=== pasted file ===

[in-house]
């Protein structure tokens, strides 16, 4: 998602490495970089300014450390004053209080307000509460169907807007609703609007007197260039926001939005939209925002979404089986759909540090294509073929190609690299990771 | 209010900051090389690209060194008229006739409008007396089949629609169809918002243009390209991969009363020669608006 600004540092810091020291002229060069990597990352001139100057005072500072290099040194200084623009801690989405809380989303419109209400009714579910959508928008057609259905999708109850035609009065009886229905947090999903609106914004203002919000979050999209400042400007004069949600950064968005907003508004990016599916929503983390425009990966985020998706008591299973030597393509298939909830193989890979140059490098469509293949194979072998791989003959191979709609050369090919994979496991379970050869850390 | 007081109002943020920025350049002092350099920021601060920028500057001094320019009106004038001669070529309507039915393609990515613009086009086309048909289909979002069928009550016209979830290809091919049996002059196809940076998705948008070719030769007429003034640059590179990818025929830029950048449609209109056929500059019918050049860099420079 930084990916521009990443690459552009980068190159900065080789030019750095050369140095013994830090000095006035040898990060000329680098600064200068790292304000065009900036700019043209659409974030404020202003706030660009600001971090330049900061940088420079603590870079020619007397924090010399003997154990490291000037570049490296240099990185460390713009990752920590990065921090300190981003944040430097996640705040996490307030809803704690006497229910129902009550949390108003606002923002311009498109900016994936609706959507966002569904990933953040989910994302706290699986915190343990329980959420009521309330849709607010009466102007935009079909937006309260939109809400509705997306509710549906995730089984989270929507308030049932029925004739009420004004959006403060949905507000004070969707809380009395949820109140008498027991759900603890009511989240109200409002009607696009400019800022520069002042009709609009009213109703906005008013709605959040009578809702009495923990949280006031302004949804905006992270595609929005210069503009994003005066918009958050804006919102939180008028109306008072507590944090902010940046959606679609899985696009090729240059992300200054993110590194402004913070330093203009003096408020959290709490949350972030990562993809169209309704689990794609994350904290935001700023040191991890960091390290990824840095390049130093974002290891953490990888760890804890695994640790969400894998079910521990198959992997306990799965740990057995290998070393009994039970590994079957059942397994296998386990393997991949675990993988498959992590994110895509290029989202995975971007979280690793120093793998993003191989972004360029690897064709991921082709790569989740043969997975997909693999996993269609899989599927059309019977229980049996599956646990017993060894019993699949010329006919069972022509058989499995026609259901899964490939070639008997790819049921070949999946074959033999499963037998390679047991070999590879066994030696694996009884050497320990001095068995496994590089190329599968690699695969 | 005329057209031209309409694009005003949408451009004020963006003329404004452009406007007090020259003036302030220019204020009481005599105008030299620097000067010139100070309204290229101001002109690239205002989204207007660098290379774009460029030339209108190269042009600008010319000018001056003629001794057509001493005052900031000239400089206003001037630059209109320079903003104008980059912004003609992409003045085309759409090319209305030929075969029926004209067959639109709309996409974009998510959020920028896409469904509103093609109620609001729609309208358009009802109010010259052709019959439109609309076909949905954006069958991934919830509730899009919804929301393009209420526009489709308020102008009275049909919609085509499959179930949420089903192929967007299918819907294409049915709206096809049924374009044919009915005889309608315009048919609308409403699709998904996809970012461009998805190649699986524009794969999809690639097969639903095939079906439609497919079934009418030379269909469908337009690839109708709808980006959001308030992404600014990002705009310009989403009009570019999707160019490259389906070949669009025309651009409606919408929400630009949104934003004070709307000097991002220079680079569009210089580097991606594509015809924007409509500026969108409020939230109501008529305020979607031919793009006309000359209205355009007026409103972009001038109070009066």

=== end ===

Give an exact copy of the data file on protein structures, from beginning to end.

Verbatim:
[in-house]
């Protein structure tokens, strides 16, 4: 998602490495970089300014450390004053209080307000509460169907807007609703609007007197260039926001939005939209925002979404089986759909540090294509073929190609690299990771 | 209010900051090389690209060194008229006739409008007396089949629609169809918002243009390209991969009363020669608006 600004540092810091020291002229060069990597990352001139100057005072500072290099040194200084623009801690989405809380989303419109209400009714579910959508928008057609259905999708109850035609009065009886229905947090999903609106914004203002919000979050999209400042400007004069949600950064968005907003508004990016599916929503983390425009990966985020998706008591299973030597393509298939909830193989890979140059490098469509293949194979072998791989003959191979709609050369090919994979496991379970050869850390 | 007081109002943020920025350049002092350099920021601060920028500057001094320019009106004038001669070529309507039915393609990515613009086009086309048909289909979002069928009550016209979830290809091919049996002059196809940076998705948008070719030769007429003034640059590179990818025929830029950048449609209109056929500059019918050049860099420079 930084990916521009990443690459552009980068190159900065080789030019750095050369140095013994830090000095006035040898990060000329680098600064200068790292304000065009900036700019043209659409974030404020202003706030660009600001971090330049900061940088420079603590870079020619007397924090010399003997154990490291000037570049490296240099990185460390713009990752920590990065921090300190981003944040430097996640705040996490307030809803704690006497229910129902009550949390108003606002923002311009498109900016994936609706959507966002569904990933953040989910994302706290699986915190343990329980959420009521309330849709607010009466102007935009079909937006309260939109809400509705997306509710549906995730089984989270929507308030049932029925004739009420004004959006403060949905507000004070969707809380009395949820109140008498027991759900603890009511989240109200409002009607696009400019800022520069002042009709609009009213109703906005008013709605959040009578809702009495923990949280006031302004949804905006992270595609929005210069503009994003005066918009958050804006919102939180008028109306008072507590944090902010940046959606679609899985696009090729240059992300200054993110590194402004913070330093203009003096408020959290709490949350972030990562993809169209309704689990794609994350904290935001700023040191991890960091390290990824840095390049130093974002290891953490990888760890804890695994640790969400894998079910521990198959992997306990799965740990057995290998070393009994039970590994079957059942397994296998386990393997991949675990993988498959992590994110895509290029989202995975971007979280690793120093793998993003191989972004360029690897064709991921082709790569989740043969997975997909693999996993269609899989599927059309019977229980049996599956646990017993060894019993699949010329006919069972022509058989499995026609259901899964490939070639008997790819049921070949999946074959033999499963037998390679047991070999590879066994030696694996009884050497320990001095068995496994590089190329599968690699695969 | 005329057209031209309409694009005003949408451009004020963006003329404004452009406007007090020259003036302030220019204020009481005599105008030299620097000067010139100070309204290229101001002109690239205002989204207007660098290379774009460029030339209108190269042009600008010319000018001056003629001794057509001493005052900031000239400089206003001037630059209109320079903003104008980059912004003609992409003045085309759409090319209305030929075969029926004209067959639109709309996409974009998510959020920028896409469904509103093609109620609001729609309208358009009802109010010259052709019959439109609309076909949905954006069958991934919830509730899009919804929301393009209420526009489709308020102008009275049909919609085509499959179930949420089903192929967007299918819907294409049915709206096809049924374009044919009915005889309608315009048919609308409403699709998904996809970012461009998805190649699986524009794969999809690639097969639903095939079906439609497919079934009418030379269909469908337009690839109708709808980006959001308030992404600014990002705009310009989403009009570019999707160019490259389906070949669009025309651009409606919408929400630009949104934003004070709307000097991002220079680079569009210089580097991606594509015809924007409509500026969108409020939230109501008529305020979607031919793009006309000359209205355009007026409103972009001038109070009066």